Introducing Laguna de Arenal Area
About 18km west of La Fortuna you’ll arrive at a 750m-long causeway across the dam that created Laguna de Arenal, an 88-sq-km lake and the largest in the country. A number of small towns were submerged during its creation, but the lake now supplies valuable water to Guanacaste, and produces hydroelectricity for the region. High winds also produce power with the aid of huge steel windmills, though windsurfers and kitesurfers frequently steal a breeze or two.
If you have your own car (or bicycle), this is one of the premier road trips in Costa Rica. The road is lined with odd and elegant businesses, many run by foreigners who have fallen in love with the place, and the scenic views of lakeside forests and Volcán Arenal are about as romantic as they come. Strong winds and high elevations give the lake a temperate feel, and you’ll be forgiven if you suddenly imagine yourself in the English Lakes District or the Swiss countryside.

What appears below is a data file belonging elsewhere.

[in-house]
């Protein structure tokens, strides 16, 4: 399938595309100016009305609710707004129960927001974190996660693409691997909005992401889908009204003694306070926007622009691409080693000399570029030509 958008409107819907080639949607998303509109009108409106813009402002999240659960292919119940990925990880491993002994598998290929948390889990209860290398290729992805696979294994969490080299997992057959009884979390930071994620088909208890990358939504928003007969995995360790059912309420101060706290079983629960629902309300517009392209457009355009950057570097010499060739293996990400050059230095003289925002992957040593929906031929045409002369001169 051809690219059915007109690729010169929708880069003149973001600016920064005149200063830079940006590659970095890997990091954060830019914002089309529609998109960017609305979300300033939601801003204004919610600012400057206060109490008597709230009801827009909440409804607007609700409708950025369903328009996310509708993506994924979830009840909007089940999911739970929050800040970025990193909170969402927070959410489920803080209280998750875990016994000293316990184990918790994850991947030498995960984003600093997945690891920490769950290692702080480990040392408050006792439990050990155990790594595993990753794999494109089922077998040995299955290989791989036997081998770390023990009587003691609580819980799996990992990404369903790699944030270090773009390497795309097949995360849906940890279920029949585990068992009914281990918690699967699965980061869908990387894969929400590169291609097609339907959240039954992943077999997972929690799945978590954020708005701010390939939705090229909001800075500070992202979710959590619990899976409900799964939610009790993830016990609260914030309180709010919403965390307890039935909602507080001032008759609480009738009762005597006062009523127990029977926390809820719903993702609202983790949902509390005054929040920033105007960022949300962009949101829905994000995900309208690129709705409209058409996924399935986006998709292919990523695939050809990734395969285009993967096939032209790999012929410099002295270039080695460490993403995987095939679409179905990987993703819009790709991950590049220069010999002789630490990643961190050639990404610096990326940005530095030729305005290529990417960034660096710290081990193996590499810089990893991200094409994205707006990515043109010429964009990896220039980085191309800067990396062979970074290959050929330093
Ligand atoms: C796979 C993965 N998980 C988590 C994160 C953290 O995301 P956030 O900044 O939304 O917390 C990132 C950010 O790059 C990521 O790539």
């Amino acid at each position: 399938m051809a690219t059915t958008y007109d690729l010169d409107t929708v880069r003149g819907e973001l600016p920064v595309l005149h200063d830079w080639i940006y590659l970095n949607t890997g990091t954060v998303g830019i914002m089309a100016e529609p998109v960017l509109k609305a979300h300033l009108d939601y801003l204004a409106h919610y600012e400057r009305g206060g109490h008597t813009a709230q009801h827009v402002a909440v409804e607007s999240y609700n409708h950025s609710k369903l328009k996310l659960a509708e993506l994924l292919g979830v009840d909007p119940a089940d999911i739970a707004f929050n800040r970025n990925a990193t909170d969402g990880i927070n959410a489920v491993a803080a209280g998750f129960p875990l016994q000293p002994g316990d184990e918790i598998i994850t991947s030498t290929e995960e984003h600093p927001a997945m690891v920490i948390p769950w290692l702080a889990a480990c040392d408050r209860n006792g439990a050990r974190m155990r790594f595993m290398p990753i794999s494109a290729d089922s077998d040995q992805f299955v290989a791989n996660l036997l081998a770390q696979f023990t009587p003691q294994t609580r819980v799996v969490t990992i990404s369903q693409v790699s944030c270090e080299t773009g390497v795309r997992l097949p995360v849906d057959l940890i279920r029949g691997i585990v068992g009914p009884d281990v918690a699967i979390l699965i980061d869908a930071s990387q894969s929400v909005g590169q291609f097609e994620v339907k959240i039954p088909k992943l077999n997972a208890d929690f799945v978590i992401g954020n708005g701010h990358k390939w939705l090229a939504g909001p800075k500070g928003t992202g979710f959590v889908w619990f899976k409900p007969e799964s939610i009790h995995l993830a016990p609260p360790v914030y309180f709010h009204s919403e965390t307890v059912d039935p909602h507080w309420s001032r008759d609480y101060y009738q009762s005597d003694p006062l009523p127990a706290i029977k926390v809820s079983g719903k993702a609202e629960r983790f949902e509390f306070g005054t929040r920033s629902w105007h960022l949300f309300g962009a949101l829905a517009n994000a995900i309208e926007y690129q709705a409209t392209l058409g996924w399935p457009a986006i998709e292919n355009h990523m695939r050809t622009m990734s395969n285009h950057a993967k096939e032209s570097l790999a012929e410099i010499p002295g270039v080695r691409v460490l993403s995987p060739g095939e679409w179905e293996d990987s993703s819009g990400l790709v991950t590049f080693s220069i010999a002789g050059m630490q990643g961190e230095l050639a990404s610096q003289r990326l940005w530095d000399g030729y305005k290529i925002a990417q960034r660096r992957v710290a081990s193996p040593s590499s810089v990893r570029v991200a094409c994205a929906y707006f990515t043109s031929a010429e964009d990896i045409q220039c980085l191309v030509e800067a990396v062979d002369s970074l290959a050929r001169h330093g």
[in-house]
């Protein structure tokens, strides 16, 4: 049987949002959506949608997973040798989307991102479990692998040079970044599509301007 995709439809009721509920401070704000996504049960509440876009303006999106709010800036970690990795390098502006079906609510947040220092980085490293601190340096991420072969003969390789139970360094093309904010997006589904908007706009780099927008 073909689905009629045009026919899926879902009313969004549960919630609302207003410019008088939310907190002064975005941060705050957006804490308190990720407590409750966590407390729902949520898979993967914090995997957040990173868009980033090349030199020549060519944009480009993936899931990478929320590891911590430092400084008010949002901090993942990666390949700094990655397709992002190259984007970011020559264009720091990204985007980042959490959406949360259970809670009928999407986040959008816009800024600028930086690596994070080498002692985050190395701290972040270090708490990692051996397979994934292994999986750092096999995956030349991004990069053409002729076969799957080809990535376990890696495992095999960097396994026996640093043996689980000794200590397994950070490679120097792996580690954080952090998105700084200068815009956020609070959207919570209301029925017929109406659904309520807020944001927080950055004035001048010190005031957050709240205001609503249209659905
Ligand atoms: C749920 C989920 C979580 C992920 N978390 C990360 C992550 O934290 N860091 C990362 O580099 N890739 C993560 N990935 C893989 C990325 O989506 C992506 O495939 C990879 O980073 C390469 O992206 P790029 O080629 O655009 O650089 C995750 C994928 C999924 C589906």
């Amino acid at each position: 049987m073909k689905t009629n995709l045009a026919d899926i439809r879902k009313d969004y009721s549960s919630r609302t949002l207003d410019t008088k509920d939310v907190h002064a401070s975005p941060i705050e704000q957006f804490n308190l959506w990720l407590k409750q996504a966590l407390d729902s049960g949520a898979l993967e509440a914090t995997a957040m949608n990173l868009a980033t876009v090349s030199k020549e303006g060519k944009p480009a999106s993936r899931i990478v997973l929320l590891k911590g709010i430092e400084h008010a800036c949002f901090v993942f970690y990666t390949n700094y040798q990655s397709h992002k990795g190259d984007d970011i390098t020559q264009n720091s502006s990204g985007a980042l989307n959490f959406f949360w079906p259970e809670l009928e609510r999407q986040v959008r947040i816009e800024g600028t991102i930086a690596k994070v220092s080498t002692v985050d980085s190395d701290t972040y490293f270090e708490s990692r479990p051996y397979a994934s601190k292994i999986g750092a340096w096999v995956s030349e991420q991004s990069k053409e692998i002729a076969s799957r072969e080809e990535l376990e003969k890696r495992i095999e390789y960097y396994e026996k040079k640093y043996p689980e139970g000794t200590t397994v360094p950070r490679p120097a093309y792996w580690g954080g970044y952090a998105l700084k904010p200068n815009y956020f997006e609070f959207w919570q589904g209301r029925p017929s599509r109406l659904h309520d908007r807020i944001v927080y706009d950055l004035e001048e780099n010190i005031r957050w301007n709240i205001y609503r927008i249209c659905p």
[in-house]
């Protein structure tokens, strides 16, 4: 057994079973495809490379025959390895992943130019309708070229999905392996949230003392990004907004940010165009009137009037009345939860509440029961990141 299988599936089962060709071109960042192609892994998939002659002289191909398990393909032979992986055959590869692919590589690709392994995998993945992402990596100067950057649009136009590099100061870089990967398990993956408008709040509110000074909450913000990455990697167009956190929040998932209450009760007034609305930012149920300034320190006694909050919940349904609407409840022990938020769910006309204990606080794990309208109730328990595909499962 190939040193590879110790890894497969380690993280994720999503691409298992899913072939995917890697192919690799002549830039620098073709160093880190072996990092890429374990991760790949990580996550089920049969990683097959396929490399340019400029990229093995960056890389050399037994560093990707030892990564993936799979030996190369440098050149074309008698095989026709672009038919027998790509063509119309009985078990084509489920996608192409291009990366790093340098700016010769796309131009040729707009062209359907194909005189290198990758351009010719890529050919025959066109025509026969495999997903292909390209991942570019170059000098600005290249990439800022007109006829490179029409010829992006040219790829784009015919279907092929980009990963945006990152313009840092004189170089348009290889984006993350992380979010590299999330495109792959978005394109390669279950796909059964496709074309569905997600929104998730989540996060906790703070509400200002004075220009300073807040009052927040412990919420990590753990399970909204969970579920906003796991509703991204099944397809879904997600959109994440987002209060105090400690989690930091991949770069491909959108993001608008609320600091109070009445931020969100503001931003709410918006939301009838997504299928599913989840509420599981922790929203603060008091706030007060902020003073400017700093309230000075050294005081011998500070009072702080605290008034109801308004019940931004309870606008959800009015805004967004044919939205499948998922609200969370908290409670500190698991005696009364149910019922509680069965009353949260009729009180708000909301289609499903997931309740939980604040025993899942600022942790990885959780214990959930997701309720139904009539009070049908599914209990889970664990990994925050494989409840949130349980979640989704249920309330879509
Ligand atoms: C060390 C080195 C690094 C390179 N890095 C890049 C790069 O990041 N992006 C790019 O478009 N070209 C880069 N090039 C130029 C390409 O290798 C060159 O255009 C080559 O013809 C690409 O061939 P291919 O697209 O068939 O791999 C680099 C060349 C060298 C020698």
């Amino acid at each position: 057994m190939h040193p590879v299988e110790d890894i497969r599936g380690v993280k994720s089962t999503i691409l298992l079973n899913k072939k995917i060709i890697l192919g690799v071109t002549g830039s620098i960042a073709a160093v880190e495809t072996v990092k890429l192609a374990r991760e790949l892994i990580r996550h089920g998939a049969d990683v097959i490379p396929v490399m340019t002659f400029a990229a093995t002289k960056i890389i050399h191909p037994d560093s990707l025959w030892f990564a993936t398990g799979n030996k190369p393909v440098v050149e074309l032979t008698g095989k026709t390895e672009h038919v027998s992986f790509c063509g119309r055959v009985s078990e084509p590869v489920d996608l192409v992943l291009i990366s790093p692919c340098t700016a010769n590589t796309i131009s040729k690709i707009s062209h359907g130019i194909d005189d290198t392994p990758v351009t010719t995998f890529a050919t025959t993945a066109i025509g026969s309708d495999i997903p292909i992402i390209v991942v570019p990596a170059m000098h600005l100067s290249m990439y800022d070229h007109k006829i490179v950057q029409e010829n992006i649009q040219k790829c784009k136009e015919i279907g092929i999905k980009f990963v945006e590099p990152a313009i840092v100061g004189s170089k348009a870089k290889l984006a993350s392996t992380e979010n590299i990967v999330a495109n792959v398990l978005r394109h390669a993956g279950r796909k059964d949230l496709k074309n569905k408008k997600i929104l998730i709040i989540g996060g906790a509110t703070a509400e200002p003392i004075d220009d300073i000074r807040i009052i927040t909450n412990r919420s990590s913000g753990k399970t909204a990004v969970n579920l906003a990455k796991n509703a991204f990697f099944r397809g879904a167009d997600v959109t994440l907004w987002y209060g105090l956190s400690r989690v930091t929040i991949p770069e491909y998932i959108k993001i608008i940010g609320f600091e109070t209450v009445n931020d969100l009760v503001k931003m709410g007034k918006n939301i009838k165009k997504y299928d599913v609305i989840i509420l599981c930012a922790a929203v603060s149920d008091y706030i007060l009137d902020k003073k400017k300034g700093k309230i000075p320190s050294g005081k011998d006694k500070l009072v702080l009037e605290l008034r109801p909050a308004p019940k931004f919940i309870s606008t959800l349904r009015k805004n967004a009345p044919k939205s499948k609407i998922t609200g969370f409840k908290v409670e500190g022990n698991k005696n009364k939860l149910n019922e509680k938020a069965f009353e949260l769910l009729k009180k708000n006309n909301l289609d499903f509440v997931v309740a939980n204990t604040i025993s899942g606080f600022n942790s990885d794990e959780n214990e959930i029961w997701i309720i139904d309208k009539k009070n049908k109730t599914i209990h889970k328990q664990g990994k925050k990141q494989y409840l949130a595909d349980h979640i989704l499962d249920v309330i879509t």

But, things are changing – quickly. Gringo baby boomers, lured to the area by the eternal spring climate, are snapping up nearly every spot of land with a ‘For Sale’ sign on it. Some Ticos are not all that happy about the impending loss of their lakeside paradise, and, in fact, this part of the country doesn't actually feel much like Costa Rica at all. Still, it is nourishing to have Laguna Arenal in your life. Rain or shine, be it a quick and lively affair or one that lasts.
Most of the road is paved and in decent condition, though you’ll find some big potholes. Buses run about every two hours, and hotel owners can tell you when to catch your ride.